- Tombstone Tuesday: Henry Horn
- Tuesday’s Tip: Putting Together the Clues about Henry Horn
- Military Monday: Henry Horn & the Battle of Trenton
- Military Monday: Henrich Horn- American Prisoner of War
- Military Monday: Henrich Horn on the March
- Travel Tuesday: Henrich Horn, Prisoner of War
[Editor’s Note: We apologize that this Tuesday post was not published on Tuesday- not sure what computer gremlins intervened. But here it is on Thursday, and now yesterday’s post will probably make more sense.]
➡ Horn Family, McMurray Family, Genealogy Research
Have a genealogical conundrum? Have lots of facts and details but not sure how they all fit together?
1. Write a list of brief notes- just the facts.
2. Look at the notes apart from all that data and details circled around your desk space or computer desktop, and with a very open mind to all the possibilities. Give your thoughts time to brew, and meld- even ‘sleep on it.’
3. Analyze the brief facts, and find any connections- or none. Knowing what is ‘NOT’ may be important too.
4. Write an Analysis Report that details how you came to your conclusions. It doesn’t have to be long, perfect, or totally accurate (yet)- it is just a record of your thought process to help in the future.
In the dark long ago of genealogical research, pre-internet, gathering information was tedious and difficult. One would read the queries posted in genealogical magazines, join local historical societies and place queries in their newsletters, then send a SASE (self-addressed, stamped envelopes) so the person you were writing to with questions did not have to buy a stamp just to respond to you, nor have to figure out the handwriting for your address. One would copy by hand or make carbon copies (the origin of “CC” in your email program, for the internet generation) pedigree charts and Family Group Records to include in the letter, and then one had to wait months, even years, to see your envelope returned with hopefully useful information typed with a typewriter with dirty keys and usually with handwritten notes inserted or in the margins. The carbon paper was messy and smeared, but that was all we had until the late 60s when copy machines could be found. (Those were very smelly and left oil and/or alcohol stains on the paper, but still an improvement.)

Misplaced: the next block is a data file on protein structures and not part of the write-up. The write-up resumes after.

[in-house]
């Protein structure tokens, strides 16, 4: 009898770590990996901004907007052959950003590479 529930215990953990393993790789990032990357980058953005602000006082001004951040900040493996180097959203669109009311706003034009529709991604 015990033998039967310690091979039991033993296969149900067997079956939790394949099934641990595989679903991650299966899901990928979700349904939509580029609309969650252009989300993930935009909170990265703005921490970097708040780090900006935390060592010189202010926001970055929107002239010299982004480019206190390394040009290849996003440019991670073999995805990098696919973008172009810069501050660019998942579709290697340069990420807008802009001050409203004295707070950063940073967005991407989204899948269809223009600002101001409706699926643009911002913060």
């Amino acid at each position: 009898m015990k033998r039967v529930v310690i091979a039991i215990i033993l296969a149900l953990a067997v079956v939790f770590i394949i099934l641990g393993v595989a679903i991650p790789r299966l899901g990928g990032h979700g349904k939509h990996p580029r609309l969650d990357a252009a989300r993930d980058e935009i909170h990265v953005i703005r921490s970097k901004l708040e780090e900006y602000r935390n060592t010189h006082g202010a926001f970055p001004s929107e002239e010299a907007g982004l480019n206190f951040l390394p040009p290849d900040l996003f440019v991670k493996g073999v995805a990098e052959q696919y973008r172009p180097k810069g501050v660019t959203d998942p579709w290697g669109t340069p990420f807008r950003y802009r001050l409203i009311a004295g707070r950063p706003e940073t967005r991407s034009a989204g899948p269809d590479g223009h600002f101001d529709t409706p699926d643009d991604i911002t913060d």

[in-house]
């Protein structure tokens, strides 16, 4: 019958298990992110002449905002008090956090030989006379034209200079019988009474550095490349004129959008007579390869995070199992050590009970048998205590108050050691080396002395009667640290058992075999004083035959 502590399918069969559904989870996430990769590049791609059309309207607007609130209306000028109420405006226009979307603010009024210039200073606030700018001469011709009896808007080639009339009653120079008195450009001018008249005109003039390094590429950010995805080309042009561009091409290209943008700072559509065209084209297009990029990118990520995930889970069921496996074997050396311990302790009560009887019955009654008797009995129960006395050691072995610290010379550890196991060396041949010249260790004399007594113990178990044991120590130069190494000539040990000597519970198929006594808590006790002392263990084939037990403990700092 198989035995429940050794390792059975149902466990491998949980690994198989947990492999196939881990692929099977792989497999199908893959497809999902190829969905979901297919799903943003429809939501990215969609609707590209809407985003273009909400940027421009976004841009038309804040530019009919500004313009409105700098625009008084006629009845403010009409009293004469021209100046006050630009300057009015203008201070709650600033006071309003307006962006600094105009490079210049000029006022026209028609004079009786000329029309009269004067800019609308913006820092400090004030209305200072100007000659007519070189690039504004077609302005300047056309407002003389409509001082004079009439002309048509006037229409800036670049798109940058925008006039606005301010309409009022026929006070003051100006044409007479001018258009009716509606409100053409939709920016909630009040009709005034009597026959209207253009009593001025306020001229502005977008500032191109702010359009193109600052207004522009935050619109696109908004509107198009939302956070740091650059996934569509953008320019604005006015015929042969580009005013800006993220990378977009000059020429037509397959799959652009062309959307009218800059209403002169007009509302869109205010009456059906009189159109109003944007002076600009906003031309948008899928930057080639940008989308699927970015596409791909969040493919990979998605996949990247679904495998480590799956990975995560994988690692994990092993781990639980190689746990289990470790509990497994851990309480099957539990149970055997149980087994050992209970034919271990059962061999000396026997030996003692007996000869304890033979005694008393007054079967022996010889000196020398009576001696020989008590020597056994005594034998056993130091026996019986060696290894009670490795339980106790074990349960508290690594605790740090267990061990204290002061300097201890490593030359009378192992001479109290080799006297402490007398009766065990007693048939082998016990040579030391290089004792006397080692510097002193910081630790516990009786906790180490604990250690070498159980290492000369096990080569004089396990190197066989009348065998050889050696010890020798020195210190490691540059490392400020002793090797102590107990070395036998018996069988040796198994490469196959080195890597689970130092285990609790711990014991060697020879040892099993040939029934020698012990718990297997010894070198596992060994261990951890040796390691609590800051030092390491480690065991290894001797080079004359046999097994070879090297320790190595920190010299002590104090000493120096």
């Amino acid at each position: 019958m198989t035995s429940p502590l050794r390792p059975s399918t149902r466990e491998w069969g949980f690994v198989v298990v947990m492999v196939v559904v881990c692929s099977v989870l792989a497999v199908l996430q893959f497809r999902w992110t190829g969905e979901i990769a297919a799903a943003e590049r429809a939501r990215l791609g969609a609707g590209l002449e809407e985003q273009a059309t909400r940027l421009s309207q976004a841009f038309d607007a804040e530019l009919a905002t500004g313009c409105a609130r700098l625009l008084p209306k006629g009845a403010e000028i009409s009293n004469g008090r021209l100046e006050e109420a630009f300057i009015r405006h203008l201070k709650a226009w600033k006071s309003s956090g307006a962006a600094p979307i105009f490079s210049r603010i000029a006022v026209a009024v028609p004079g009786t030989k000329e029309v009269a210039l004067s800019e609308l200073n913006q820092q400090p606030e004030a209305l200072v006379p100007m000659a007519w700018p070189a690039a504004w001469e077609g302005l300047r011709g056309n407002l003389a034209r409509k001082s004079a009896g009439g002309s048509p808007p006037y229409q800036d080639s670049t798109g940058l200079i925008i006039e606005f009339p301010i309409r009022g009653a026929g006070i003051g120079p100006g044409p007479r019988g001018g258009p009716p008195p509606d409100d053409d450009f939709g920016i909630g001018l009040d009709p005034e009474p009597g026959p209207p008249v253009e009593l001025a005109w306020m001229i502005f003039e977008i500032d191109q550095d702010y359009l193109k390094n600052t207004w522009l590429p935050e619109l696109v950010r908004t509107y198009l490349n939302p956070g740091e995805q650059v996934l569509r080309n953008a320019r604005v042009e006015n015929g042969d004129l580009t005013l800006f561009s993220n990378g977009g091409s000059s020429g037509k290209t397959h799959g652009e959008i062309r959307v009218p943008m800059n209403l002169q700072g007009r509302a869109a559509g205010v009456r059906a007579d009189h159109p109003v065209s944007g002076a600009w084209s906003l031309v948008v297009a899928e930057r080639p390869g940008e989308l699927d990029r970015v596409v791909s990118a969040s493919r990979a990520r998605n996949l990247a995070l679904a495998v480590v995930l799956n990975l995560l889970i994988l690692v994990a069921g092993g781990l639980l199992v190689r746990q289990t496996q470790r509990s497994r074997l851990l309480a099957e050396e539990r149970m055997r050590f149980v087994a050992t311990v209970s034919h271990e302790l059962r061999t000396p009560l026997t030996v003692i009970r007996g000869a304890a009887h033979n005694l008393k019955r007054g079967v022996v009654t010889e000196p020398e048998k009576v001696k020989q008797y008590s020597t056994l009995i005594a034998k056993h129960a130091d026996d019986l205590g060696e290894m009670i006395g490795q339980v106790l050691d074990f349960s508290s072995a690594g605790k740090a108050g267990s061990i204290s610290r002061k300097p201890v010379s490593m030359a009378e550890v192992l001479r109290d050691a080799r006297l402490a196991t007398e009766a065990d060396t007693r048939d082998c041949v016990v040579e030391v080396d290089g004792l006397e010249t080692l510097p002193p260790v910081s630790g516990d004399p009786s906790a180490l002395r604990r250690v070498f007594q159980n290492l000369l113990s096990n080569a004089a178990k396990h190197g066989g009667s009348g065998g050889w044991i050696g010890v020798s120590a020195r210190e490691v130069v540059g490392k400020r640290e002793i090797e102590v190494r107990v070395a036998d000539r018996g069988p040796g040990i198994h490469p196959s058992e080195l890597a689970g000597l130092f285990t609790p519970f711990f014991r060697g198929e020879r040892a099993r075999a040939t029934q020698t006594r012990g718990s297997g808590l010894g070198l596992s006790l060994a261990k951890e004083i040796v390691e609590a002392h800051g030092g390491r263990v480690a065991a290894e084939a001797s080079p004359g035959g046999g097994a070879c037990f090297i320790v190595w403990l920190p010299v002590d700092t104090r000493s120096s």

Books, journals, and government records were, of course, available with information, but they were secreted away in all sorts of depositories one would have to travel to, and once there, with many not indexed, or not indexed well, poring over the books and old records was a challenge. Thankfully the New England Historic Genealogical Society (NEHGS) had a lending library, and would ship old books from their circulating library. I eagerly awaited those big boxes of sometimes very old, falling-apart books that held so much information. The St. Louis County, Missouri, public library had an excellent genealogy section that was helpful too.
Microfilm was available for order from the Family History Library in Salt Lake City, Utah, and could be read in a local branch of their library.
The above information was all we had to go on to learn Henry Horn’s history. Our Tuesday Tip to write down what you know, in a brief form, and then analyze, is how we came to a hypothesis about Henry Horn and his military service, using information gleaned from the above resources.
Following is a bit of what was known about Henry Horn back in the late 60s/early 70s, even pretty much up until the 1990s and special genealogy interest mailing forums online, and then Ancestry.com. Finding Henry Horn’s pension application on microfilm in 1992 helped immensely.
1. Mary Ann Horn (1824-1891) married Henderson McMurray and had Frederick Asbury McMurray (1850-1929), one of their 13 children and an ancestor.
2. Mary Ann Horn’s father was Frederick P. Horn (1796-1867), and his father was Henry Horn (1758-1845). We could not find Henry’s parents nor record of his birth in the US, but Horn is a common name.
3. Henry Horn served in the American Revolutionary War forces, as he had a US Pension granted.
4. Henry Horn was born near Hesse-Cassel, Germany, in the year 1758, per his pension.